Wednesday, 1 November 2006

Top 20 books that have influenced me

A couple of weeks ago, Christianity Today published a list of the Top 50 Books That Have Shaped Evangelicals. It’s a fascinating list, which reveals a great deal (both good and bad!) about North American evangelicalism.

Anyway, in response I thought I’d try to come up with my own list of the “Top 20 Books That Have Influenced Me Theologically.” The list excludes books from other disciplines (e.g. biblical studies, philosophy – although I’ve made one exception for a book of poems), and it’s limited to one volume per author.

You might like to come up with your own list as well. Here’s mine:

20. G. C. Berkouwer, Holy Scripture
19. Hans Urs von Balthasar, The Theology of Karl Barth
18. David Bentley Hart, The Beauty of the Infinite
17. Karl Rahner, Theological Investigations, Vol. 4
16. Hendrikus Berkhof, Christian Faith
15. Hans Küng, The Incarnation of God
14. T. F. Torrance, Theological Science
13. George Lindbeck, The Nature of Doctrine
12. Jürgen Moltmann, The Crucified God
11. Gerhard Ebeling, The Problem of Historicity
10. Friedrich Schleiermacher, Brief Outline on the Study of Theology
9. George Herbert, The Temple
8. Eberhard Jüngel, God as the Mystery of the World
7. Rudolf Bultmann, Jesus Christ and Mythology
6. Thomas Aquinas, Summa theologiae, Part One
5. Robert W. Jenson, Systematic Theology, Vol. 1
4. Calvin, Institutes of the Christian Religion
3. Augustine, Confessions
2. Wolfhart Pannenberg, Jesus – God and Man
1. Karl Barth, Church Dogmatics II/2

12 Comments:

D.W. Congdon said...

I'm rather shocked to see how high Pannenberg is on your list, and that D. B. Hart is even on your list. But your list overall shows a judicious selection of titles. I can concur with most of the titles.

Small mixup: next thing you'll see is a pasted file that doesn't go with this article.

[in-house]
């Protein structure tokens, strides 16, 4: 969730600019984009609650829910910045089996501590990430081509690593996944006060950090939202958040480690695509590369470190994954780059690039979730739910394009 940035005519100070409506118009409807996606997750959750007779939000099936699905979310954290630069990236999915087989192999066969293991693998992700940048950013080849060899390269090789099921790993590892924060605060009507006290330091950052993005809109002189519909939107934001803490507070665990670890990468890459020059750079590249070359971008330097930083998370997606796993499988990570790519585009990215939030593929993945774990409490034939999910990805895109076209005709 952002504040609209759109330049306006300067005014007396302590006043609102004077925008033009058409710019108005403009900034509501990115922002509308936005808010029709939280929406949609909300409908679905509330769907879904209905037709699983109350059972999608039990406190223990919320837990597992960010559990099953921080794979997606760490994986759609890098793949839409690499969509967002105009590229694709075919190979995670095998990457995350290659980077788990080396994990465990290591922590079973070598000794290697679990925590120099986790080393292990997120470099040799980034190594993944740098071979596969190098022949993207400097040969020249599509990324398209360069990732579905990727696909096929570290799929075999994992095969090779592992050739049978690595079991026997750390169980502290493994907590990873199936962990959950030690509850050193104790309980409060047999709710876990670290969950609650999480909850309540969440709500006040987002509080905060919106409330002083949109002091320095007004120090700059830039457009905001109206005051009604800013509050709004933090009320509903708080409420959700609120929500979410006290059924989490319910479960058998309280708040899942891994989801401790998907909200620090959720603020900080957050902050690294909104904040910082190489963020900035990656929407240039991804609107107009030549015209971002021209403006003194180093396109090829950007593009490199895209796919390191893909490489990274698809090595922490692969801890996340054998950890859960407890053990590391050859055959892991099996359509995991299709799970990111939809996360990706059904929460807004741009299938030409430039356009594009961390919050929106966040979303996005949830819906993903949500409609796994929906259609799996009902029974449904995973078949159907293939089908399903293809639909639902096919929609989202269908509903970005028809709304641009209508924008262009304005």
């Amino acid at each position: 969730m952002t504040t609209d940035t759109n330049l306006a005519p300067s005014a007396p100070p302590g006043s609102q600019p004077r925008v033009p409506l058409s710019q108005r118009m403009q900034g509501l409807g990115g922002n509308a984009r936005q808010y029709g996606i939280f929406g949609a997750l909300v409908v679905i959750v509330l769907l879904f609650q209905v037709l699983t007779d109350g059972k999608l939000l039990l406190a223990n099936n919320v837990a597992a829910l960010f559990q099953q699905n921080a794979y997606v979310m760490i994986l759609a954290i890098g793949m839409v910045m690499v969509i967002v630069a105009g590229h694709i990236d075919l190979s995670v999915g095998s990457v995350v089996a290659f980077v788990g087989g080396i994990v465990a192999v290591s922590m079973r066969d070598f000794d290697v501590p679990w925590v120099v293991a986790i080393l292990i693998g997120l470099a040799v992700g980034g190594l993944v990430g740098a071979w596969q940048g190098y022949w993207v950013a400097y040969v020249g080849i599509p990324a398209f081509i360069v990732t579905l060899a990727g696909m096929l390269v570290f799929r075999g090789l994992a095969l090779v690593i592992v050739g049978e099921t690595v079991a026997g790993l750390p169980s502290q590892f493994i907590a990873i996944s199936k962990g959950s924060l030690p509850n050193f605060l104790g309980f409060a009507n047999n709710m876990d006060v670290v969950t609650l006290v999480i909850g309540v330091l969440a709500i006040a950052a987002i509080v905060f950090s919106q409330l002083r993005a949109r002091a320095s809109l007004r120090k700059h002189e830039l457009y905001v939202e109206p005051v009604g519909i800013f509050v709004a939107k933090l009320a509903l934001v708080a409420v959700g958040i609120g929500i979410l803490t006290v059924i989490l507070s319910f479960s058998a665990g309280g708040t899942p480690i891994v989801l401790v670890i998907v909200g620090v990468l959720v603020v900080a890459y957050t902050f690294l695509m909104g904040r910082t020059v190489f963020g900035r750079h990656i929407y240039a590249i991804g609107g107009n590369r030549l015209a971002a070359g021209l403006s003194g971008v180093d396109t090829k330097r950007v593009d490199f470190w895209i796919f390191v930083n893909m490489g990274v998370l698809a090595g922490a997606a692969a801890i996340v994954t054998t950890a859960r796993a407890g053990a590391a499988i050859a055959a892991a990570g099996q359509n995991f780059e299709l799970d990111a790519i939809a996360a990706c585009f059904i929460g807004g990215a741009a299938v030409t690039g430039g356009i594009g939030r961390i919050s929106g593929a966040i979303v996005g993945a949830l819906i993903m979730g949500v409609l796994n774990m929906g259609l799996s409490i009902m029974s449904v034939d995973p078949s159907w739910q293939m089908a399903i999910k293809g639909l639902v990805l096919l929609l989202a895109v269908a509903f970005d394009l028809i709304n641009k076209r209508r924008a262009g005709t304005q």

Question: Do the book titles represent the book by that author which actually influenced you the most or simply the book that you read first by that author? If the former, then I am surprised by some of the choices, like Brief Outline by Schleiermacher, and The Problem of Historicity by Ebeling.

Michael Joseph said...

My Top 20

byron said...

My Top 20

No Cranmer? That was the surprise omission for me.

Chris Tilling said...

Hi Ben, thanks for this list - I always enjoy reading this sort of thing. I was surprised you opted for CD II/2 and not one of the volumes in CD IV given things you've said on the blog before.

Anonymous said...

Hmm. Are you just a theologian? Even if you restrict it to influences upon your theology that's a quite stupendous emphasis upon heavyweight theologians. I realise that was your intention, but in terms of what has actually shaped your theological perspective how important are these compared to, eg, novels (say Karamazov, if that has influenced you)?

Back in March I did a 'ten books that have influenced me' post, and only a minority were theological (and it was in biographical/chronological order). I'd be interested to see a top 20 of what has influenced the whole of you, not just your theological perspective.

joshua said...

rev. sam,
i had a hard time playing by the rules and wanted to include both philosophy and literature. in the end, i plan on making two more lists with those.
anyway, if anyone is interested, i got my list over at my site.

Pontificator said...

Trackback Pontifications

Ben Myers said...

Thanks for these comments -- I've enjoyed reading these other Top 20 lists as well.

To respond to a few queries: Yes, Chris, CD IV is my favourite part of Barth's work. But II/2 is the volume that influenced me most -- reading this volume was a huge turning-point for me, and it really transformed the way I thought about all theological topics.

David: sorry to "shock" you -- D. B. Hart's book has especially helped me to think about creation and creaturely difference. I know you're not fond of the book -- but for me personally, it's one of the best things I've read on the meaning of creation. But turning to more important matters: why don't you like Schleiermacher's Brief Outline? I reckon it's a masterpiece, still the best work of its kind. This book has deeply shaped my understanding of what theology is all about, and of the way theology relates both to the church and the academy.